Hidden costs of relocation
Relocating employees can be a complicated and lengthy process. Organisations need to consider various factors including costs, compliance and tax policies, and whether the employee wants to move with their family.
Mobility studies indicate that the top priority for most organisations arranging corporate relocations is controlling costs. These can be both actual costs and costs that cannot be discounted, such as losses in employee productivity (the risk of a stressed out employee from a poorly handled relocation move).
Experts say that to mitigate costs, hidden or otherwise, organisations should have up-to date relocation and compliance policies and choose a high quality relocation provider that can help them in all stages of an employee’s relocation.
Consider hidden costs
Companies need to consider a whole range of costs including those associated with the relocation policy employed.
Kenneth Kwek, Senior Vice President and General Manager, Cartus Asia-Pacific, says data from Cartus’ Biggest Challenges in Global Relocation survey indicates that controlling costs is rated as the number one challenge in managing relocation today – 77% of respondents cited cost as their greatest challenge.
“Costs that can catch HR managers or organisations by surprise include both higher than anticipated actual costs, like those associated with household goods shipments, housing, compliance and policy exceptions, as well as costs that are harder to quantify like those associated typically with lost employee productivity during a relocation, and the costs incurred in a failed assignment,” explains Kwek.
He adds that shipping costs are dependent on several external factors, such as freight charges and customs and port clearance times, that can make the actual costs deviate from the budgeted costs.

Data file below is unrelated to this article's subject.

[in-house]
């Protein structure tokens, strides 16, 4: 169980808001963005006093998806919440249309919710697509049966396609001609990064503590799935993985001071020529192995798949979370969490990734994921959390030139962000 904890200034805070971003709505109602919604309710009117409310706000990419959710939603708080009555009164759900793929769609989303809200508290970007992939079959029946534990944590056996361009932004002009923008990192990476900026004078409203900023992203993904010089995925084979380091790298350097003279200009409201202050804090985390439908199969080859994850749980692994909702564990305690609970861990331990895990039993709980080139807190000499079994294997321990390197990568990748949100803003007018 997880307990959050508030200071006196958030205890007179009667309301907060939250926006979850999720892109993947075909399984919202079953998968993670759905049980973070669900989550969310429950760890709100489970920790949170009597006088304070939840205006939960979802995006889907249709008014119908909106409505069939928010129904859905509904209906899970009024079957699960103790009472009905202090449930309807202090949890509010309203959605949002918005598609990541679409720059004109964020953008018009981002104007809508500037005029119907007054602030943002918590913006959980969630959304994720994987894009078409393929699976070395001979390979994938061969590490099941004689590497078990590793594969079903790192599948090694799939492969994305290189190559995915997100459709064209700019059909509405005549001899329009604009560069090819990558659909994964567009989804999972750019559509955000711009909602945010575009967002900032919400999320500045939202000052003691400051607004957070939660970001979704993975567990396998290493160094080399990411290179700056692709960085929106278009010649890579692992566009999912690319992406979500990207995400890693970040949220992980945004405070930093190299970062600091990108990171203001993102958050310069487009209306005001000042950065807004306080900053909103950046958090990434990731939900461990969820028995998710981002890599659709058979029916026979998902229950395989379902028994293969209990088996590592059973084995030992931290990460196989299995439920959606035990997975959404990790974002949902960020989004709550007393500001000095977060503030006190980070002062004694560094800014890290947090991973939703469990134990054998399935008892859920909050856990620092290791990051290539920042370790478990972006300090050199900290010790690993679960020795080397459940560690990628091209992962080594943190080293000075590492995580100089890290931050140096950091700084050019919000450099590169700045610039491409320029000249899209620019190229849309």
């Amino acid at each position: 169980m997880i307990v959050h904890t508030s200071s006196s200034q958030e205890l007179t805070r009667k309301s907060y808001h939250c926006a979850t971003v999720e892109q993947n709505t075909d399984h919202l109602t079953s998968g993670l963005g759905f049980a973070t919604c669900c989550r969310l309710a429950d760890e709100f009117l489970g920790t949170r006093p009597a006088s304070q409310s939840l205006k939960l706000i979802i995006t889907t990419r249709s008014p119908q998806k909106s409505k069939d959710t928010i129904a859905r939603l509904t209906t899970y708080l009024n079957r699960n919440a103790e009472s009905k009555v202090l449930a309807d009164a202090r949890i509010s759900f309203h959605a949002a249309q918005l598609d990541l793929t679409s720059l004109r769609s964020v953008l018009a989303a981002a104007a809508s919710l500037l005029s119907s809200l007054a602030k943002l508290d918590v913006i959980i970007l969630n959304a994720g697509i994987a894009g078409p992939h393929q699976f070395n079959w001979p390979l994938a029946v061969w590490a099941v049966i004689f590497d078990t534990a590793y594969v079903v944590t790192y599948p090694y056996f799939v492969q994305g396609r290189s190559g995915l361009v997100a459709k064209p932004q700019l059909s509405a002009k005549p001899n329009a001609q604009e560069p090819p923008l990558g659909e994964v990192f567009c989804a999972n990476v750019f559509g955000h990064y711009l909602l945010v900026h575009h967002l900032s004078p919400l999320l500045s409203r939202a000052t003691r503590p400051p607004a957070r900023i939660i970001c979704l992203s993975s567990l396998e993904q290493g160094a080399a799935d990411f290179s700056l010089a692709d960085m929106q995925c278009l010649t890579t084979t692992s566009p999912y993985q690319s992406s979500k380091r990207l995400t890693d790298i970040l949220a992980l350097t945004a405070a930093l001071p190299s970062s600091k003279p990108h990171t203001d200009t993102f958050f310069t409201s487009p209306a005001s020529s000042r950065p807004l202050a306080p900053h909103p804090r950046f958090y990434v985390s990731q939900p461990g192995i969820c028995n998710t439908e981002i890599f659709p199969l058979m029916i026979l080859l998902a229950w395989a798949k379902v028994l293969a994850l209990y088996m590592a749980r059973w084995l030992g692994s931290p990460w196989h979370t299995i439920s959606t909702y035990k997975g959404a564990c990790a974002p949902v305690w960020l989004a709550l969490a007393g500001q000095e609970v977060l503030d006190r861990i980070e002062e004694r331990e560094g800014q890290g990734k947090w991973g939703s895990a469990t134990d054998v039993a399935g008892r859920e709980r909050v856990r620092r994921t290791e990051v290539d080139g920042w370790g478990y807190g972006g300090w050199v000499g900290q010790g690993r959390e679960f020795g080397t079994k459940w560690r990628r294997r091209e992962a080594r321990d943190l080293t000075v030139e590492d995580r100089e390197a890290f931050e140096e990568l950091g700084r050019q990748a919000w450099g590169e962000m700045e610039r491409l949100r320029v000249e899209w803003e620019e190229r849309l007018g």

Compliance costs are another aspect that organisations need to consider, says Kwek. These include those costs incurred in ensuring proper governance (auditing, tax compliance, and even fines and penalties incurred). “Dealing with exceptions to policy can incur both the cost of the actual exception (because the needs of the employee and family fall outside normal policy parameters) and the lost time cost of HR team members who are managing each individual exception process.”
Gareth Leow, Relocation Service Manager, GMS, Santa Fe Relocation Services, gives a few examples of hidden costs that can be found with corporate relocations. He says they it could be from a delay in shipment delivery, resulting in extra temporary living costs. Also, shipping contraband items that are not addressed in the client’s policy could result in extra costs from unexpected duties and taxes.
“Engaging unprofessional home search agents that are unable to meet the demands and expectations of assignees may cause the home search process to drag, thus increasing temporary living costs,” explains Leow.
He adds that companies should also consider the costs of repatriating an employee before their lease term ends, as this can result in breaking lease payments.
What steps can companies take?
Industry professionals say that organisations can take certain steps to help prevent from incurring hidden costs during corporate relocations. As a start, reviewing their relocation policies and partnering with a good relocation or mobility provider are vital strategies.